Big investors buy fewer homes but see bigger gains

Some credit them with saving the housing market. Others blame them for taking advantage of a crisis and bullying real homebuyers out of the American Dream.

Whatever their role, large institutional investors put a floor on home prices during the housing crash by buying up thousands of distressed, single-family homes. Now they are slowing their purchases, but not exactly getting out of the trade. They are holding on to what is becoming an increasingly lucrative asset: The single-family rental home.

A house for rent in Corona Del Mar, California
Scott Mlyn | CNBC
A house for rent in Corona Del Mar, California

"Prospects for the single-family rental market through the remainder of the decade are good," wrote Mark Zandi, chief economist of Moody's Analytics, in a recent study. "Rent growth is expected to accelerate this year, and average nearly 3 percent per annum though the end of the decade."

Before the housing boom and bust, single-family rental homes made up about 9 percent of the U.S. housing stock. Now they are about 13 percent and still rising, according to Moody's.

The number of single-family rental homes has increased 35 percent since 2006, to 15.1 million from 11.2 million, according to John Burns Real Estate Consulting (JBRC). Roughly 3.9 million owner-occupied homes became rentals in that time, versus 2.9 newly built apartment units.

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"While we expect the rate of single-family rental growth to slow as foreclosures slow, we believe the professional operators have a huge opportunity to build an investment-quality income stream out of what used to primarily be a mom and pop business," wrote David Guarino, senior research analyst at JBRC.

Even though apartment construction has increased dramatically in the past few years, rents continue to surge, as demand grows, and both are unlikely to abate anytime soon. The drop in the homeownership rate among middle-aged cohorts is a huge driver, as they often prefer larger single-family rentals over less family friendly apartments.

Millennials are also key drivers. In 13 million of the 22 million new households that will form between 2010 and 2030 the occupants will seek to rent, rather than buy, their homes, according to the Urban Institute. Families will likely continue to make up a larger-than-normal share of renters, as they try to repair their credit. Investors are well aware of that.

Institutional investors have put roughly $25 billion into the single-family rental market already in the form of 150,000 properties, according to a report late last year by Keefe, Bruyette & Woods; the seven largest single-family rental REITs own nearly 150,000 homes and are still buying about 10,000 per quarter, according to Moody's.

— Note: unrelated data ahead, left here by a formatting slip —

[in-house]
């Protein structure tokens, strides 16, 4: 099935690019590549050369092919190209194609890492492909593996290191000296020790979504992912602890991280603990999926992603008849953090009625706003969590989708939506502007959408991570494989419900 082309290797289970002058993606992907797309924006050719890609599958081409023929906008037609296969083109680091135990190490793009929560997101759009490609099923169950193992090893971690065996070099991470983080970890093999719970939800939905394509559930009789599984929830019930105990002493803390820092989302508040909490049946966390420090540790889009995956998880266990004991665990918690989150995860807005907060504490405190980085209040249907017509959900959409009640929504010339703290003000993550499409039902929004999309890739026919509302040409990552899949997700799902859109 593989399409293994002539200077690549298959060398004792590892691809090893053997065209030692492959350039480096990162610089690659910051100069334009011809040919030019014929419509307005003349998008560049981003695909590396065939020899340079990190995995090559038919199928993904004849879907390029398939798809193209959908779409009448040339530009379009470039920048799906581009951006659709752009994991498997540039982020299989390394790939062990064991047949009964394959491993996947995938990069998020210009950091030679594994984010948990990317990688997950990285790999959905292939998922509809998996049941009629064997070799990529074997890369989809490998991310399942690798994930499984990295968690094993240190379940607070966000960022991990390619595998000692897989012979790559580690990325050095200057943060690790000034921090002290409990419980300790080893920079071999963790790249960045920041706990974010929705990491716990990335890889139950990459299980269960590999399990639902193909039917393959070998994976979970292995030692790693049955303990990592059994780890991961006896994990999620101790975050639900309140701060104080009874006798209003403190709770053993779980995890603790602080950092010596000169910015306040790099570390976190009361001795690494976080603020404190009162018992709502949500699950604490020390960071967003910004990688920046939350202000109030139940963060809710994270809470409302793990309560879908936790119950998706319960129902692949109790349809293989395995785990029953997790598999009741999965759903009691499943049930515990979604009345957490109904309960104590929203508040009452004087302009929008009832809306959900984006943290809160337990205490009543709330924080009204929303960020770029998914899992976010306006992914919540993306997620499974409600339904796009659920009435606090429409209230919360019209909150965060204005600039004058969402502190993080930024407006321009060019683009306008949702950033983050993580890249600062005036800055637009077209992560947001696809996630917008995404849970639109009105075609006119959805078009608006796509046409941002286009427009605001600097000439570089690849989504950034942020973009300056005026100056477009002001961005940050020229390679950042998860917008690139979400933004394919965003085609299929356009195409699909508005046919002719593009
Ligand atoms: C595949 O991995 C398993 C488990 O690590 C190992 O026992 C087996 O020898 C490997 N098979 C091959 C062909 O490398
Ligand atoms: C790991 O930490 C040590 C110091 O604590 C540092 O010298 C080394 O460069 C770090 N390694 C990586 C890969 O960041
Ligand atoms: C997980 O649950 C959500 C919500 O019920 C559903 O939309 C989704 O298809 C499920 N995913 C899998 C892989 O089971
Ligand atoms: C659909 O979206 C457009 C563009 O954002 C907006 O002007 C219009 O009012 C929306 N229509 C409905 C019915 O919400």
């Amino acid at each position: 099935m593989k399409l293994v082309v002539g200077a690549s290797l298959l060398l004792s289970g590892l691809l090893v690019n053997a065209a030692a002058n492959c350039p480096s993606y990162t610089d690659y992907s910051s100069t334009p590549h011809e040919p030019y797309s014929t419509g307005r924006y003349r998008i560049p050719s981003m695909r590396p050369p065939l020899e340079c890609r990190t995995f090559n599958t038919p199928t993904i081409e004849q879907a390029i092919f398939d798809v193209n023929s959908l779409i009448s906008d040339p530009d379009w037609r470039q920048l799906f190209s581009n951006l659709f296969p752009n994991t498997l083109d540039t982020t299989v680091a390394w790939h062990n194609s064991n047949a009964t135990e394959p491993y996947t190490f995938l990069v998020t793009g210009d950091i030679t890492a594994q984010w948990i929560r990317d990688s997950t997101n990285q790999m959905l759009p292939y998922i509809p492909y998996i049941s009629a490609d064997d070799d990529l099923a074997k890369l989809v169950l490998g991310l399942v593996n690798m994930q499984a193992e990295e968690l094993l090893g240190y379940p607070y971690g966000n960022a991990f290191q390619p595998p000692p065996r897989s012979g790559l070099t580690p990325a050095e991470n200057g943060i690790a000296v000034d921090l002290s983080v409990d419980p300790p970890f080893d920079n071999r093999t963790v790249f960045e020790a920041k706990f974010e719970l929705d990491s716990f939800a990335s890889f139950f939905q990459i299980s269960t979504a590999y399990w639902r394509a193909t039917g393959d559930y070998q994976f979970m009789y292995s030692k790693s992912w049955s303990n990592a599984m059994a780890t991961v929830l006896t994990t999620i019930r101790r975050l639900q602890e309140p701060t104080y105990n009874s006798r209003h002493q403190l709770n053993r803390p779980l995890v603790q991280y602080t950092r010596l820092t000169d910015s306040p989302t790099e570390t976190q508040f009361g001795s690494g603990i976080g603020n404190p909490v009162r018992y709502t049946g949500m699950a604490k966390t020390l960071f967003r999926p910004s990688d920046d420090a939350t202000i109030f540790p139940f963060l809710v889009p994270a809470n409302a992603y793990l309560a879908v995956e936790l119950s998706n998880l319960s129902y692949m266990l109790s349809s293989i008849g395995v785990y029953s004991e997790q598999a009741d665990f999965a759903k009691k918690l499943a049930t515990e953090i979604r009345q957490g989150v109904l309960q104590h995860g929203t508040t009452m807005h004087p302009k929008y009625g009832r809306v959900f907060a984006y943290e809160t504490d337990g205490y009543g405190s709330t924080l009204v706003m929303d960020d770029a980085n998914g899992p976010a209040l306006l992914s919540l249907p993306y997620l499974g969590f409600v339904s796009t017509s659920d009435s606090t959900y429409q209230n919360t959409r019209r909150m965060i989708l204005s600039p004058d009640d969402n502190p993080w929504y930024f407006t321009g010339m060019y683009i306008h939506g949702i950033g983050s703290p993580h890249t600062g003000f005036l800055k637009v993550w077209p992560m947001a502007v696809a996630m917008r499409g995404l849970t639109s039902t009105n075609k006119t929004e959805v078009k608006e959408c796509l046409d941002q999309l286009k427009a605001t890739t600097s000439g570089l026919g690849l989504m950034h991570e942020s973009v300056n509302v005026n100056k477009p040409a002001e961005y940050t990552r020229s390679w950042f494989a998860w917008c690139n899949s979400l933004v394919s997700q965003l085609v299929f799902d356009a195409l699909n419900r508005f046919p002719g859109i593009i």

With 7 million homes lost to foreclosure in the past decade, and about half a million more in some stage of the foreclosure process, the rental numbers have nowhere to go but up. The change now is from larger-scale investors to smaller, individual investors.

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"As housing transitions from an investor-driven, cash-is-king market to one more dependent on traditional buyers, sales volume has been increasing over the last few months and is on track in 2015 to hit the highest level we've seen since 2006," said Daren Blomquist, vice president at RealtyTrac, a foreclosure sales and analytics company.

Institutional investors, defined by RealtyTrac as entities purchasing at least 10 properties in a calendar month, made up just 2.4 percent of single-family home sales in May, a record low going back to January 2000, the earliest month with data available.

During the worst of the foreclosure crisis, when investors were buying the most, the thought was that they would sell the properties as soon as home prices recovered; that has not been the case. Investors like Blackstone, Colony Capital and American Homes 4 Rent continue to hold and rent thousands of properties across a widening geographical area. They have put management structures in place, and are now even lending money to smaller investors.

There has been some consolidation. Atlanta-based investor Aaron Edelheit started his The American Home company in 2012 with a small fund and just 26 homes. In April of this year he sold the company and its portfolio of more than 2,400 homes to Silver Bay Realty Trust, a single-family rental REIT, for $252.2 million.

"This is the natural evolution of how the industry is growing up, said Edelheit in an interview just before the sale closed. "The apartment industry went through a similar thing and is now dominated by giants."